2017 Los Angeles Film Festival: How do you move on once your only child dies? This horrific question has been addressed in what now amounts to almost a subgenre of films. One would never expect horror producer Jason Blum to be the one to tackle that question. Sure the “Insidious” franchise has put many a child in danger. However, how does one make a horror film centered around a child’s death without making it exploitive? The simple answer is, you don’t make a straight horror film. Instead, Blum produces in “The Keeping Hours” a supernatural drama and romance that continues to evolve as the brisk ninety minute running time unfolds. The film is a moving and emotional journey, and even manages a jump scare or two for healthy measure.
Mark (Lee Pace) and Elizabeth (Carrie Coon) set out to have a seemingly perfect wedding, with their precocious five year old Jacob (Sander Thomas) in tow. However, tragedy strikes and Jacob is killed in a car crash. Years later, Mark and Elizabeth are separated and have moved about the grieving process in different ways. Mark has drowned himself in work. Elizabeth has re-married, gained two stepdaughters, and written a best-seller. After some tenants trash their old family home, Mark returns to clean out the attic and sell the place. However, while there, he sees Jacob everywhere. It seems his son still has unfinished business to attend to. He goads Elizabeth to join him in order to see their son. As the both of them realize their son is shockingly real while they are in the house, both begin to spend more and more time with their ghost child.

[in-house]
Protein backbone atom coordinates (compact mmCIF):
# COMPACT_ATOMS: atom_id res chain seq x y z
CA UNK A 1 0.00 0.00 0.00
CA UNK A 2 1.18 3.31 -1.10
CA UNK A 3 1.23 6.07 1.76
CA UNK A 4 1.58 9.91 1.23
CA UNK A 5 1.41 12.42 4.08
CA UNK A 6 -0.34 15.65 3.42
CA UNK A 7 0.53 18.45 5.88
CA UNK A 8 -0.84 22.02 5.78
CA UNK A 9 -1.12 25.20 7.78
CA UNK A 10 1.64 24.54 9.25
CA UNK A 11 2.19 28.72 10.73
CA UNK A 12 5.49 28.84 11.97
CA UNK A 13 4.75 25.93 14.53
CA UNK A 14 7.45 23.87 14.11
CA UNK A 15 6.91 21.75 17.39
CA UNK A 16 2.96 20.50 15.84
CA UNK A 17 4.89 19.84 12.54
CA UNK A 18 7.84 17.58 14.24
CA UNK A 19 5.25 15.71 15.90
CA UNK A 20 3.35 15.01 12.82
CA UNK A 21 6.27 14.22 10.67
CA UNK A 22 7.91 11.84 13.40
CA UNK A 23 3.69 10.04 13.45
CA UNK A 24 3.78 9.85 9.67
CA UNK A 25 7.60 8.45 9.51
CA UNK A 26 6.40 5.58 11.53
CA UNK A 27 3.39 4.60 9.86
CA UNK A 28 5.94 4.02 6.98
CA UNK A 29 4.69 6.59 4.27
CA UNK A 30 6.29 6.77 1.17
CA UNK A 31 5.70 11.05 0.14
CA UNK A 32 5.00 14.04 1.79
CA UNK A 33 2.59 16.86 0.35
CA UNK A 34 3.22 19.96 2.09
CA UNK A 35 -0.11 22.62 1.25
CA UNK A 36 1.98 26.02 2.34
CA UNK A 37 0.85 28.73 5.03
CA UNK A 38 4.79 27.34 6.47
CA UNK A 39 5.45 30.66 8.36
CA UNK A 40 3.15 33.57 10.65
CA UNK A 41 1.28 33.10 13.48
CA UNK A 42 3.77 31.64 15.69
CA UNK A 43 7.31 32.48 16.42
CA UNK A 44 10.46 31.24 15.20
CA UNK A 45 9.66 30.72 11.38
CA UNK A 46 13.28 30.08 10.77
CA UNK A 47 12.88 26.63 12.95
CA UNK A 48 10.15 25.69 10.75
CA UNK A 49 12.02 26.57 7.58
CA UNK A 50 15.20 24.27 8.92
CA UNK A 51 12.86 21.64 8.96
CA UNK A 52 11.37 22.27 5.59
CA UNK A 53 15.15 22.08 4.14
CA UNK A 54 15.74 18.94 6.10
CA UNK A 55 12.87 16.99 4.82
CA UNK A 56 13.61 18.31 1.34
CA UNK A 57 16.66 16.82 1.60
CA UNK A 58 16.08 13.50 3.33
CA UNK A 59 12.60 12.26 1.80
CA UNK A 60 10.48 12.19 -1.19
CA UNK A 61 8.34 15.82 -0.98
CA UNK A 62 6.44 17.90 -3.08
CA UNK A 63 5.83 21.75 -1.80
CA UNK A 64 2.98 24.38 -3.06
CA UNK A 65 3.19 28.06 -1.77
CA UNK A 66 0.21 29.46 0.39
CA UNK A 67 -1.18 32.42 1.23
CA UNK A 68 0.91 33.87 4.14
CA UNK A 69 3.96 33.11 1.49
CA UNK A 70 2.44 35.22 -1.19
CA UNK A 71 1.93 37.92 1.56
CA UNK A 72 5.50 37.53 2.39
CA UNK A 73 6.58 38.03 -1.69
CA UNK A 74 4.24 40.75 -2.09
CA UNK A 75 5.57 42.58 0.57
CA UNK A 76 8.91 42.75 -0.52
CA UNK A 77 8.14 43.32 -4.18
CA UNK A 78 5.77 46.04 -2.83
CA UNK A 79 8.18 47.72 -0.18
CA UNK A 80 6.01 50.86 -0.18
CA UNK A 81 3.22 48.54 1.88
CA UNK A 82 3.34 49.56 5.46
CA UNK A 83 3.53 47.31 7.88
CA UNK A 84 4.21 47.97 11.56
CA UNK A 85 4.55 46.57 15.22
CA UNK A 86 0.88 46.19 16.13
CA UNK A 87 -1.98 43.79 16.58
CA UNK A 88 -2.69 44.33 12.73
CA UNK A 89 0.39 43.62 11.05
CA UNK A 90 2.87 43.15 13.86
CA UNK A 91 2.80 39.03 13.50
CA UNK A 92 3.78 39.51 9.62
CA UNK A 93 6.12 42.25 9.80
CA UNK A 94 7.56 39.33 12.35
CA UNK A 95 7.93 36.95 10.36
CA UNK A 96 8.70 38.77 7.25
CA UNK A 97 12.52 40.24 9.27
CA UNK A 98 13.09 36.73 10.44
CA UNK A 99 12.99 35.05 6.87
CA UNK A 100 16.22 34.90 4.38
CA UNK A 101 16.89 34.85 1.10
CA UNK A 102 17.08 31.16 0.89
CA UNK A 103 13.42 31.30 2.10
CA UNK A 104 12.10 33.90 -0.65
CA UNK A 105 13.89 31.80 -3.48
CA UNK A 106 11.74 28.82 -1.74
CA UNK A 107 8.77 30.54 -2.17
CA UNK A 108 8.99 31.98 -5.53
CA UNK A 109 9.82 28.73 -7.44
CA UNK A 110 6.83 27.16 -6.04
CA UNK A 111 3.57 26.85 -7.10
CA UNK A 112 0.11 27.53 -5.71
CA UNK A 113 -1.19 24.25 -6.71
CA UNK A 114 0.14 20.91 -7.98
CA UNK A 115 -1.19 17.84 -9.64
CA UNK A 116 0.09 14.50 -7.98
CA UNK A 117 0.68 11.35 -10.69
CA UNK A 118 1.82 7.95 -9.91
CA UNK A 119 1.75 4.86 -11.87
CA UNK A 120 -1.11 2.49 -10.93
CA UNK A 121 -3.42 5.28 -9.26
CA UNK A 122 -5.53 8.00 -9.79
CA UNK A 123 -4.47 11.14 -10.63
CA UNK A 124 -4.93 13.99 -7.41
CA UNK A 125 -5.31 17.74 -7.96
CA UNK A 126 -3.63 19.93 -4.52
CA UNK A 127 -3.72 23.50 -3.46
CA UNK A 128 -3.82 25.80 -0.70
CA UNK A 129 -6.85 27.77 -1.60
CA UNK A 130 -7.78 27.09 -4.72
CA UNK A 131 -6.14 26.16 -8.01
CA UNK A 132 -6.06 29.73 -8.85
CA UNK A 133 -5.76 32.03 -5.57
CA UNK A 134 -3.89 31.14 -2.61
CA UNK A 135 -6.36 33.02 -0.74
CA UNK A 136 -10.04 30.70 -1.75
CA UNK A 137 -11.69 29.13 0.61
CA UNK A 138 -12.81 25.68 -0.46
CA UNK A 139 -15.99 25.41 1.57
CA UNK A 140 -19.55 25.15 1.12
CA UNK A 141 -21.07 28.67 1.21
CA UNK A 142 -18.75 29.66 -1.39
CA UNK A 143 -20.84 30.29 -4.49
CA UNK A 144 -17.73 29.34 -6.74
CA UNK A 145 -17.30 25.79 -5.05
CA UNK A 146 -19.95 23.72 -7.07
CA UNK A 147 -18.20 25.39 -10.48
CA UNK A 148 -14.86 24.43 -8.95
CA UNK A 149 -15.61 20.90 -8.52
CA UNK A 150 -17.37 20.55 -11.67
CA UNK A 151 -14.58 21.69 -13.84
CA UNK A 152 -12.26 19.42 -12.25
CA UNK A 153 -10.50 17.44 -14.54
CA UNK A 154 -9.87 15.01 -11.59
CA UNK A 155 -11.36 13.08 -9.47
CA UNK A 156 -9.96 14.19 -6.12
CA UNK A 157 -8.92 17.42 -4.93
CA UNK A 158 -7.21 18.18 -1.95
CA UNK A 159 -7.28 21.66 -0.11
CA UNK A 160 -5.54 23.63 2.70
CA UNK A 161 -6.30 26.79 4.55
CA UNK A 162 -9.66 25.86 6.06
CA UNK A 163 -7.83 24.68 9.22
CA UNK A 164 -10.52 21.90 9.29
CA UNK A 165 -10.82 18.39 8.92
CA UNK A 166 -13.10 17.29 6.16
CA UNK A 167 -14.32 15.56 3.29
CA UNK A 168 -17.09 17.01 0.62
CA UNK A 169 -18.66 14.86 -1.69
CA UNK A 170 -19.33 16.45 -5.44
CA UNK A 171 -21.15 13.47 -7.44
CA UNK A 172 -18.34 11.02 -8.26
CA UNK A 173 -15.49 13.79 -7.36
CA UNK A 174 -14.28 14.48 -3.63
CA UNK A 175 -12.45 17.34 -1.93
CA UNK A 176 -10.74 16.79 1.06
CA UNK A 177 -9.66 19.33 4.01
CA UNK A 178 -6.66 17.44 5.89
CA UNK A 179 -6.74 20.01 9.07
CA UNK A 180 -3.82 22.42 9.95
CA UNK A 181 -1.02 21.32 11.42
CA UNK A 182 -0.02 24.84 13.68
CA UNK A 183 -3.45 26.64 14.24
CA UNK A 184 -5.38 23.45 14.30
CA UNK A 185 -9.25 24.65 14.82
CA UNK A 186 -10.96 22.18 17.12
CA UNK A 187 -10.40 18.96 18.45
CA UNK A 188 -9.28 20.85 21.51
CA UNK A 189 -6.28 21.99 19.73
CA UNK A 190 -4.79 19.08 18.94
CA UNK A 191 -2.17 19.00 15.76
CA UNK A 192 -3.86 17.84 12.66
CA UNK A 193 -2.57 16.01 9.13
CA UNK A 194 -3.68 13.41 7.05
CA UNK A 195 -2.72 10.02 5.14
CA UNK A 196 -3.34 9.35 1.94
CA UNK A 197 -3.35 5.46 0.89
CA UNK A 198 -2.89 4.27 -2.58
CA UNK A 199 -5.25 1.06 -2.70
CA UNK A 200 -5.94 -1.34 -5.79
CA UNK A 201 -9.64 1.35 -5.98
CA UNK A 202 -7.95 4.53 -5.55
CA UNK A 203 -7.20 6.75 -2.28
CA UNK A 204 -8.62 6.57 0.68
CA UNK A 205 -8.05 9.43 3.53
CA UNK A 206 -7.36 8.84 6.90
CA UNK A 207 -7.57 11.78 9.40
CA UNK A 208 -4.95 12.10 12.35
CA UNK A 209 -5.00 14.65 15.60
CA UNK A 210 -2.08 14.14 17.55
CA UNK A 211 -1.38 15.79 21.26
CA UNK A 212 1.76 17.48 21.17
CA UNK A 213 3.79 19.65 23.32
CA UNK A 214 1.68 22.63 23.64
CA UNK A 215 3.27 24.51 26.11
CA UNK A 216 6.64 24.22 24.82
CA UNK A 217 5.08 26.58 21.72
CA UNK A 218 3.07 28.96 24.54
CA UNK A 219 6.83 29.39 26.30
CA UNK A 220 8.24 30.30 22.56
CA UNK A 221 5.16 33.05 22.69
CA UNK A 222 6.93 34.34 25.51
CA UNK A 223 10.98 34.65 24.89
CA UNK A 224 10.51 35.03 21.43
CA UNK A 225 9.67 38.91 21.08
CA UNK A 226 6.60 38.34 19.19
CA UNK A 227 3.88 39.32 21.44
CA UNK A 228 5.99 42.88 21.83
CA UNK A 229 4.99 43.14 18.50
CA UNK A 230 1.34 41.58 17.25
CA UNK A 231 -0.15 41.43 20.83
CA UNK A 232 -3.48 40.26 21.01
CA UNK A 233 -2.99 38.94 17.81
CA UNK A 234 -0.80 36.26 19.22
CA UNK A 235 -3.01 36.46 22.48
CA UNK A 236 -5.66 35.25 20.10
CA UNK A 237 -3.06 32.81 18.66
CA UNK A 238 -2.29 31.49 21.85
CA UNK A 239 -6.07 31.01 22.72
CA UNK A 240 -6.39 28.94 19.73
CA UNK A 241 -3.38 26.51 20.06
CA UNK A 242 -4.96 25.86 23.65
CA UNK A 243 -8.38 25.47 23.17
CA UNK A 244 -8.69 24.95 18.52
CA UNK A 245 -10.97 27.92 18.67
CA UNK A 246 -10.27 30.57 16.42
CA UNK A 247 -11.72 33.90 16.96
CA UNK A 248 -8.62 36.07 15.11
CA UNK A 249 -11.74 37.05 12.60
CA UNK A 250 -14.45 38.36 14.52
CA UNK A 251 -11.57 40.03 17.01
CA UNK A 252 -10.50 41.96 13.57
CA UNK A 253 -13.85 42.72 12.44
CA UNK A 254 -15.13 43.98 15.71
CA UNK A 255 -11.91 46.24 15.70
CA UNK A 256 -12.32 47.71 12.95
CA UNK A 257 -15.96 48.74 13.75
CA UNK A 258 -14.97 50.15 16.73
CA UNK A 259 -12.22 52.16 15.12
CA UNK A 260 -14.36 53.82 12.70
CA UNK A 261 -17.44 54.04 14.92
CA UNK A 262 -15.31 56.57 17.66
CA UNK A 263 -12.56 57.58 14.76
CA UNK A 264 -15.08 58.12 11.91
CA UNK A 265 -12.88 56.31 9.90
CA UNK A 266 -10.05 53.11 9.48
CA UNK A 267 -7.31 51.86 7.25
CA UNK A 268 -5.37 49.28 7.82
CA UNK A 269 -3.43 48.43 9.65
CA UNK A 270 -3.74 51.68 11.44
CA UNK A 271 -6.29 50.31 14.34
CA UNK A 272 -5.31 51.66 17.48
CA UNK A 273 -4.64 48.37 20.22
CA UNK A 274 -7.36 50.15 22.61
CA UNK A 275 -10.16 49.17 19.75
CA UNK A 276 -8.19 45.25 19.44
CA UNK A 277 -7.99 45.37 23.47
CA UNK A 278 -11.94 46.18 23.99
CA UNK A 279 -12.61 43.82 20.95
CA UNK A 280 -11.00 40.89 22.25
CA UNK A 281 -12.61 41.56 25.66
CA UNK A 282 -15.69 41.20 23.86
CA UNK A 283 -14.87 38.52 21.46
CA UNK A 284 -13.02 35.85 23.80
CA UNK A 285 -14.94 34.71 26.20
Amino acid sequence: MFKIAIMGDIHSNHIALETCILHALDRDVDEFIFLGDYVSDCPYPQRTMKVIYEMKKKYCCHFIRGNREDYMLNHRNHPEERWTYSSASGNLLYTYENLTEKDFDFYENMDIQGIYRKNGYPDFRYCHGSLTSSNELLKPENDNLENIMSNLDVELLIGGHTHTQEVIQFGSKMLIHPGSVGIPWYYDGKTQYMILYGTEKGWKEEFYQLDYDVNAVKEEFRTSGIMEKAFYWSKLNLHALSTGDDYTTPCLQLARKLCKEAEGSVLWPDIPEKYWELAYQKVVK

In many ways this film could have veered into schmaltz. However, writer Rebecca Sonnenshine has other plans for the material. The blending of supernatural elements with raw family drama and a burgeoning romance flies off the page onto the screen. What’s more, there are quite a few plot revelations that all organically arise as the film moves along. It’s an involving watch that still doesn’t forget to enjoy the quiet moments. Director Karen Moncrieff seems to revel in these wonderful scene that construct this warm, loving family dynamic. The grief between Mark and Elizabeth is quite palpable. However, while around their child, all the pain seems to dissipate. Quickly you see that they need this vision of their child to be true more than their child needs a parent.
Putting Lee Pace and Carrie Coon together sounds like what niche film Twitter puts down on a casting mad lib. Unsurprisingly, the results are as amazing as one would imagine. Both paint a detailed picture of this couple’s life together both before and after their tragedy. Their chemistry is off the charts. They are able to bounce accusations and hurt onto each other like people who have known each other for decades. From there, they can do an about face and play together with their child while still channeling an undercurrent of grief. Pace announces himself as a heartthrob movie star. Coon, meanwhile, channels the steely resolve of her “Leftovers” character while also showing us tremendous warmth. Can we get both of these actors in more projects ASAP, please?
The film may not be perfect. Ana Ortiz’s medium/dog walker sticks out a bit as she suggests a possible earlier direction for the film. Yet, it’s hard not to get wrapped up in the emotional story. Moncrieff and Sonnenshine have a strong hold on the tone they want to achieve with the film, and it radiates on the screen. Adding in a pitch perfect Pace and Coon, and you have a can’t miss film. Distribution details have not been announced for the film yet. However, producer Jason Blum will hopefully ensure that this indie film finds the large audience it deserves.
“The Keeping Hours” premiered at the Los Angeles Film Festival. For more Los Angeles Film Festival coverage, visit the Festivals section.